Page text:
I was born in the Soviet Union. To be more specific, in Kharkiv, a large industrial city in the northeastern portion of Ukraine. My grandparents were teachers, and I spent many of my younger years in their classrooms and at their house. My grandfather was quite into photography - he used the family bathroom as his makeshift studio and I was allowed to help once I was old enough. I remember mixing chemicals and using the equipment together with him. His photography was about memories: he wanted to keep every moment, treasure it, and pack it away safely into an album. Photography captured life, and life was worth savoring. My father, too, was interested in photography, though I do not remember him taking too many pictures in my childhood. Once we moved to the US, he was able to renew his interest in this art form. However, I do remember him teaching me how to use a light meter as a child. As for me, I was more interested in burying my head in a book. My world was there, whether it was the adventures of Alexander Dumas or the expeditions of Jules Verne. 

I began experimenting with a camera in high school. The same way everyone else does: a few photographs of friends, a party, and a vacation. I did not see it as a hobby; it provided neither the control, nor the creative fulfillment I was seeking. My real interest started only after college, when my wife and I decided to get a camera before we went on our honeymoon. Actually, she was the one who wanted to get into photography.... But something clicked for me. This was my first digital camera - a Lumix FZ20. I started experimenting with the camera and with post-processing. I began to see the possibilities of expression though composition and use of light. A new avenue of creativity was opened. By this point, I was already working toward my graduate degree in comparative literature, and teaching as well. Currently I teach comparative literature at Queens College and John Jay College, both in New York City, and carry my trusty Nikon wherever I go.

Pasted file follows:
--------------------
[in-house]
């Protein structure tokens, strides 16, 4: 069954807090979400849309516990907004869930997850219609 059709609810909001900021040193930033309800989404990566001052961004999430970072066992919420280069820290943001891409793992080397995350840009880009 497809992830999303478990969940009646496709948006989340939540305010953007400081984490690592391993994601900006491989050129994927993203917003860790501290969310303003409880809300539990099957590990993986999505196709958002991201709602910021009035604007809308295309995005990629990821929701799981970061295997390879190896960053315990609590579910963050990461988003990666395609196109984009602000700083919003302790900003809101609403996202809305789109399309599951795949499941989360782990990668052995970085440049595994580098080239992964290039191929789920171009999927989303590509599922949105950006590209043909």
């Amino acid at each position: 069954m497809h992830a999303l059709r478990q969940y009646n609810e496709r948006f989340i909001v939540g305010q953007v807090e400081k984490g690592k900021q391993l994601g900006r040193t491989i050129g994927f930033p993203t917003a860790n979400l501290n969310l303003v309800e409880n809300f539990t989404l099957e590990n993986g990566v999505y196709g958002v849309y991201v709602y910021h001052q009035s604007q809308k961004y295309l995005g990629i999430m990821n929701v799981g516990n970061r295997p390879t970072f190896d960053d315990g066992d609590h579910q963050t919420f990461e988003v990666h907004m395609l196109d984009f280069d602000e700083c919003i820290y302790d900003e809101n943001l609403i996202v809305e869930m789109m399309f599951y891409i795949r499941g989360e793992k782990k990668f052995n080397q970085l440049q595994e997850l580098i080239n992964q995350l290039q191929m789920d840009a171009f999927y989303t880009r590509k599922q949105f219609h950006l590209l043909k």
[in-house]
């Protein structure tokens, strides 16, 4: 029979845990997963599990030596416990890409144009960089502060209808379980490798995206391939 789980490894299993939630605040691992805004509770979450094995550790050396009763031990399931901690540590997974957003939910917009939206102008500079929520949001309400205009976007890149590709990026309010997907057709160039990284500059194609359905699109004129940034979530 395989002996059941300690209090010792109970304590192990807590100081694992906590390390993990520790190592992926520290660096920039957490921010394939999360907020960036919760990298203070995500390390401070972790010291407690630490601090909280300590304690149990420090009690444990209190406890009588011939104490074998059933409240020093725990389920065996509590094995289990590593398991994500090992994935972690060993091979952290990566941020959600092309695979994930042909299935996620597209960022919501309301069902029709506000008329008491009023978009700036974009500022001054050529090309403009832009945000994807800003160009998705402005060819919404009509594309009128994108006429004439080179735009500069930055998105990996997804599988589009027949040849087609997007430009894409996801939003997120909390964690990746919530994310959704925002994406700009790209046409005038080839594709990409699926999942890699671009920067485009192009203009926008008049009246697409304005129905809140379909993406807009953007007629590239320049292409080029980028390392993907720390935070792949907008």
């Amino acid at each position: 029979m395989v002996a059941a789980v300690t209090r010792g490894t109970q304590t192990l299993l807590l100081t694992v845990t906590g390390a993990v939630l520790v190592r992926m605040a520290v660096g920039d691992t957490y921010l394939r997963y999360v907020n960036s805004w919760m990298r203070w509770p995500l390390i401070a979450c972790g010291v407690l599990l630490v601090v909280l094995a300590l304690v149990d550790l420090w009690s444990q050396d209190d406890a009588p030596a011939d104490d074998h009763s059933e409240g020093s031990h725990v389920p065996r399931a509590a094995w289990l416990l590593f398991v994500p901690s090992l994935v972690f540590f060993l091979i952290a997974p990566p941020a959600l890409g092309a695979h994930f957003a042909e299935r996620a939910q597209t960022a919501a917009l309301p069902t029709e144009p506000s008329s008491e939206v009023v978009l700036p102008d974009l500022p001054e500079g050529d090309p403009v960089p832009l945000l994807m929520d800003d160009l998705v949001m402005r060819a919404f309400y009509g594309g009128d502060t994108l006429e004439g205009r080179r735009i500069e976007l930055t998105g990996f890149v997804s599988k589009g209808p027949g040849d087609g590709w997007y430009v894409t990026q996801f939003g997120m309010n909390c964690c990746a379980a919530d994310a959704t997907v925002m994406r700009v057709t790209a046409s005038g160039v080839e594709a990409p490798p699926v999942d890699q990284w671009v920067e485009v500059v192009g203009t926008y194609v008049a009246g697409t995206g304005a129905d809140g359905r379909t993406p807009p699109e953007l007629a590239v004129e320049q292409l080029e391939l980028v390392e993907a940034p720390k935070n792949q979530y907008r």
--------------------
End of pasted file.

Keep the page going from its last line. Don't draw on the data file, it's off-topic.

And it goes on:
Poetry is my inspiration in life. I see the world through that poetic lens of meaning, light, and color. My serious interest in photography began when I understood the possibility of control over the meaning in the photograph. I was no longer just representing what I saw - I was telling a story, showing an emotion, capturing a piece of myself in the photograph through the choices I made. I was lucky enough to have a mentor that guided me along this path, showing me possibilities I had not seen, but always stepping back to allow me to absorb them in my own way. For that, I am eternally thankful. Photography is my creative outlet - a way to interact with the world around me, and, perhaps, with the worlds of the past and the future.

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